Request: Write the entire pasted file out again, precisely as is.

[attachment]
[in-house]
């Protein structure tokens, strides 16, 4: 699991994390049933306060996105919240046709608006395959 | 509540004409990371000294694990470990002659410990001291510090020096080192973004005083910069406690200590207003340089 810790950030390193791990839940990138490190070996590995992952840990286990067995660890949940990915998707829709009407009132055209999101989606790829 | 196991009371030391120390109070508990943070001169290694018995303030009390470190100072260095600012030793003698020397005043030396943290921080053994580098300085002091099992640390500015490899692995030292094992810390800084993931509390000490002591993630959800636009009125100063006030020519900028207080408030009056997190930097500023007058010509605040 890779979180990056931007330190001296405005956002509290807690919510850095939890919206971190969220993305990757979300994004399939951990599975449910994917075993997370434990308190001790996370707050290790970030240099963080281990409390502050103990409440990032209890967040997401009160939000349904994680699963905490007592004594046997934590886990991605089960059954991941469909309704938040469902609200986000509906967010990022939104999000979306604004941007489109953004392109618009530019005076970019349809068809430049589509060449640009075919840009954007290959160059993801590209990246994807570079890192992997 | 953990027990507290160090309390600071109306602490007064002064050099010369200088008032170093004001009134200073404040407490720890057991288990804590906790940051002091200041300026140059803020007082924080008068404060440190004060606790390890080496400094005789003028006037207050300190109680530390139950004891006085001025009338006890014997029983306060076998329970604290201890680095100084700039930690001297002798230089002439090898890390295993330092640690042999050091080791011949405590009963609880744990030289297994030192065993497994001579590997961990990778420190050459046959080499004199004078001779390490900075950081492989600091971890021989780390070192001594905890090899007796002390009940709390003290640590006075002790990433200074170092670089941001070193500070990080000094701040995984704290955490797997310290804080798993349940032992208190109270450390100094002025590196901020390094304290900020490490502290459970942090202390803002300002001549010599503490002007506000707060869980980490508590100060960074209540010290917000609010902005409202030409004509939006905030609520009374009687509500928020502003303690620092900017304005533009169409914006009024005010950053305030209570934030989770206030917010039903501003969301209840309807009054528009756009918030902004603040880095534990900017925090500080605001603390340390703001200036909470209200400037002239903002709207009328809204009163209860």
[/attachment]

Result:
[in-house]
């Protein structure tokens, strides 16, 4: 699991994390049933306060996105919240046709608006395959 | 509540004409990371000294694990470990002659410990001291510090020096080192973004005083910069406690200590207003340089 810790950030390193791990839940990138490190070996590995992952840990286990067995660890949940990915998707829709009407009132055209999101989606790829 | 196991009371030391120390109070508990943070001169290694018995303030009390470190100072260095600012030793003698020397005043030396943290921080053994580098300085002091099992640390500015490899692995030292094992810390800084993931509390000490002591993630959800636009009125100063006030020519900028207080408030009056997190930097500023007058010509605040 890779979180990056931007330190001296405005956002509290807690919510850095939890919206971190969220993305990757979300994004399939951990599975449910994917075993997370434990308190001790996370707050290790970030240099963080281990409390502050103990409440990032209890967040997401009160939000349904994680699963905490007592004594046997934590886990991605089960059954991941469909309704938040469902609200986000509906967010990022939104999000979306604004941007489109953004392109618009530019005076970019349809068809430049589509060449640009075919840009954007290959160059993801590209990246994807570079890192992997 | 953990027990507290160090309390600071109306602490007064002064050099010369200088008032170093004001009134200073404040407490720890057991288990804590906790940051002091200041300026140059803020007082924080008068404060440190004060606790390890080496400094005789003028006037207050300190109680530390139950004891006085001025009338006890014997029983306060076998329970604290201890680095100084700039930690001297002798230089002439090898890390295993330092640690042999050091080791011949405590009963609880744990030289297994030192065993497994001579590997961990990778420190050459046959080499004199004078001779390490900075950081492989600091971890021989780390070192001594905890090899007796002390009940709390003290640590006075002790990433200074170092670089941001070193500070990080000094701040995984704290955490797997310290804080798993349940032992208190109270450390100094002025590196901020390094304290900020490490502290459970942090202390803002300002001549010599503490002007506000707060869980980490508590100060960074209540010290917000609010902005409202030409004509939006905030609520009374009687509500928020502003303690620092900017304005533009169409914006009024005010950053305030209570934030989770206030917010039903501003969301209840309807009054528009756009918030902004603040880095534990900017925090500080605001603390340390703001200036909470209200400037002239903002709207009328809204009163209860």